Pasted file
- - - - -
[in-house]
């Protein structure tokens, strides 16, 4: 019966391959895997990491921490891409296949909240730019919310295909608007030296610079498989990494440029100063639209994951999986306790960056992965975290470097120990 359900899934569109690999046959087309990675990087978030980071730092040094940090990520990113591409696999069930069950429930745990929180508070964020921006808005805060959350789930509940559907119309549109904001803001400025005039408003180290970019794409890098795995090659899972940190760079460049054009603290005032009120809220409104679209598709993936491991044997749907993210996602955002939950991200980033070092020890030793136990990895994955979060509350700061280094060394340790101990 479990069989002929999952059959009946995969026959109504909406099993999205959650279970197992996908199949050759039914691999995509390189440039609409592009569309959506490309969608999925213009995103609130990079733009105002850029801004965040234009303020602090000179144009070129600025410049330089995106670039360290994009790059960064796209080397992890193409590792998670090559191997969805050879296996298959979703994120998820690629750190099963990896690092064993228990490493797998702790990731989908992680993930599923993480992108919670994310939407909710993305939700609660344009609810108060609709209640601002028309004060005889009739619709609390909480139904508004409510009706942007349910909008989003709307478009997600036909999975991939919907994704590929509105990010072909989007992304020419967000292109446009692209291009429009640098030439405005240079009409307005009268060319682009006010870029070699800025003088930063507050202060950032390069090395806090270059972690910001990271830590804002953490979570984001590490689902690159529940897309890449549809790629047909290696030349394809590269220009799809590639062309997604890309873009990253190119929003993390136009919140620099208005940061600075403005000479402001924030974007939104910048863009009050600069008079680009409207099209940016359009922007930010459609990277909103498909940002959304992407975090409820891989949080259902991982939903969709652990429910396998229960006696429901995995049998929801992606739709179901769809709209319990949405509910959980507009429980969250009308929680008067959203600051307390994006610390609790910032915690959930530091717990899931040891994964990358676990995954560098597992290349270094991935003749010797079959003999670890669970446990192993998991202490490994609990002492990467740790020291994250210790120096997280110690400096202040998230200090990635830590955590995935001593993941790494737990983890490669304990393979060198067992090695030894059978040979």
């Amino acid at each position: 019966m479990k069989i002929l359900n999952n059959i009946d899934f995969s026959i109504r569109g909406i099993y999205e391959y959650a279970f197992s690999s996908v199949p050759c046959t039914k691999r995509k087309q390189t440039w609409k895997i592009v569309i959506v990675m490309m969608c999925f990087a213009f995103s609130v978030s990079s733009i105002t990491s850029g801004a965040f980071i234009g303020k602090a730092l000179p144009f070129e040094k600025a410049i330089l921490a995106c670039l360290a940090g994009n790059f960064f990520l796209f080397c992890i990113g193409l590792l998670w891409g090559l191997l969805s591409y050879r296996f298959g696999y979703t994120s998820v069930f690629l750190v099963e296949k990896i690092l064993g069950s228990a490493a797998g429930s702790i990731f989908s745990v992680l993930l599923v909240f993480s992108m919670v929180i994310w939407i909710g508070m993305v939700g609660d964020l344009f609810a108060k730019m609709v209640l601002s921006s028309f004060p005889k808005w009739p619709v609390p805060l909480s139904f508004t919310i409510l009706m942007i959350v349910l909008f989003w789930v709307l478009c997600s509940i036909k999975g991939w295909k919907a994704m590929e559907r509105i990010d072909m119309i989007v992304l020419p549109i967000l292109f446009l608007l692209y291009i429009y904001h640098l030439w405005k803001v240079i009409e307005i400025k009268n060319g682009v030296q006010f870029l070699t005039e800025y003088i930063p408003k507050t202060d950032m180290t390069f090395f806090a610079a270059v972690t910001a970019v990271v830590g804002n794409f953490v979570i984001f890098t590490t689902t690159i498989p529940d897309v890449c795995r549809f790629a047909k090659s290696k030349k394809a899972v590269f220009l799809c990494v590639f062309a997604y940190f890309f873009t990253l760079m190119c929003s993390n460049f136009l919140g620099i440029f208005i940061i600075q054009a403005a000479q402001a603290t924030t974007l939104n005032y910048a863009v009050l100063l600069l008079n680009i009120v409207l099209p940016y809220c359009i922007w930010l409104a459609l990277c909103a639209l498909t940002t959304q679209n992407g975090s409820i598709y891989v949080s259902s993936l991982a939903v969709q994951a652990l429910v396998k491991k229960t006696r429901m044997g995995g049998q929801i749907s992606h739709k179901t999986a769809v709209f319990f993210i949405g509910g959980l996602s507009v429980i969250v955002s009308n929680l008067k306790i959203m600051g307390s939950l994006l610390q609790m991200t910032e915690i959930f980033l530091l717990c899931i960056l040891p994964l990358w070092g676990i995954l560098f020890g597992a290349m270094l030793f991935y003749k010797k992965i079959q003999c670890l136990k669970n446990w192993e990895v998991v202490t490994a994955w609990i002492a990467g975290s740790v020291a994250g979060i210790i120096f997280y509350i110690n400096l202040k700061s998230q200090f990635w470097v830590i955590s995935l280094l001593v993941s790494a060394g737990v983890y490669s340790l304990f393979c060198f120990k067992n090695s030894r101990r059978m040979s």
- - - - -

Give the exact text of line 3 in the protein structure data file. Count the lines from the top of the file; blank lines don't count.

């Amino acid at each position: 019966m479990k069989i002929l359900n999952n059959i009946d899934f995969s026959i109504r569109g909406i099993y999205e391959y959650a279970f197992s690999s996908v199949p050759c046959t039914k691999r995509k087309q390189t440039w609409k895997i592009v569309i959506v990675m490309m969608c999925f990087a213009f995103s609130v978030s990079s733009i105002t990491s850029g801004a965040f980071i234009g303020k602090a730092l000179p144009f070129e040094k600025a410049i330089l921490a995106c670039l360290a940090g994009n790059f960064f990520l796209f080397c992890i990113g193409l590792l998670w891409g090559l191997l969805s591409y050879r296996f298959g696999y979703t994120s998820v069930f690629l750190v099963e296949k990896i690092l064993g069950s228990a490493a797998g429930s702790i990731f989908s745990v992680l993930l599923v909240f993480s992108m919670v929180i994310w939407i909710g508070m993305v939700g609660d964020l344009f609810a108060k730019m609709v209640l601002s921006s028309f004060p005889k808005w009739p619709v609390p805060l909480s139904f508004t919310i409510l009706m942007i959350v349910l909008f989003w789930v709307l478009c997600s509940i036909k999975g991939w295909k919907a994704m590929e559907r509105i990010d072909m119309i989007v992304l020419p549109i967000l292109f446009l608007l692209y291009i429009y904001h640098l030439w405005k803001v240079i009409e307005i400025k009268n060319g682009v030296q006010f870029l070699t005039e800025y003088i930063p408003k507050t202060d950032m180290t390069f090395f806090a610079a270059v972690t910001a970019v990271v830590g804002n794409f953490v979570i984001f890098t590490t689902t690159i498989p529940d897309v890449c795995r549809f790629a047909k090659s290696k030349k394809a899972v590269f220009l799809c990494v590639f062309a997604y940190f890309f873009t990253l760079m190119c929003s993390n460049f136009l919140g620099i440029f208005i940061i600075q054009a403005a000479q402001a603290t924030t974007l939104n005032y910048a863009v009050l100063l600069l008079n680009i009120v409207l099209p940016y809220c359009i922007w930010l409104a459609l990277c909103a639209l498909t940002t959304q679209n992407g975090s409820i598709y891989v949080s259902s993936l991982a939903v969709q994951a652990l429910v396998k491991k229960t006696r429901m044997g995995g049998q929801i749907s992606h739709k179901t999986a769809v709209f319990f993210i949405g509910g959980l996602s507009v429980i969250v955002s009308n929680l008067k306790i959203m600051g307390s939950l994006l610390q609790m991200t910032e915690i959930f980033l530091l717990c899931i960056l040891p994964l990358w070092g676990i995954l560098f020890g597992a290349m270094l030793f991935y003749k010797k992965i079959q003999c670890l136990k669970n446990w192993e990895v998991v202490t490994a994955w609990i002492a990467g975290s740790v020291a994250g979060i210790i120096f997280y509350i110690n400096l202040k700061s998230q200090f990635w470097v830590i955590s995935l280094l001593v993941s790494a060394g737990v983890y490669s340790l304990f393979c060198f120990k067992n090695s030894r101990r059978m040979s």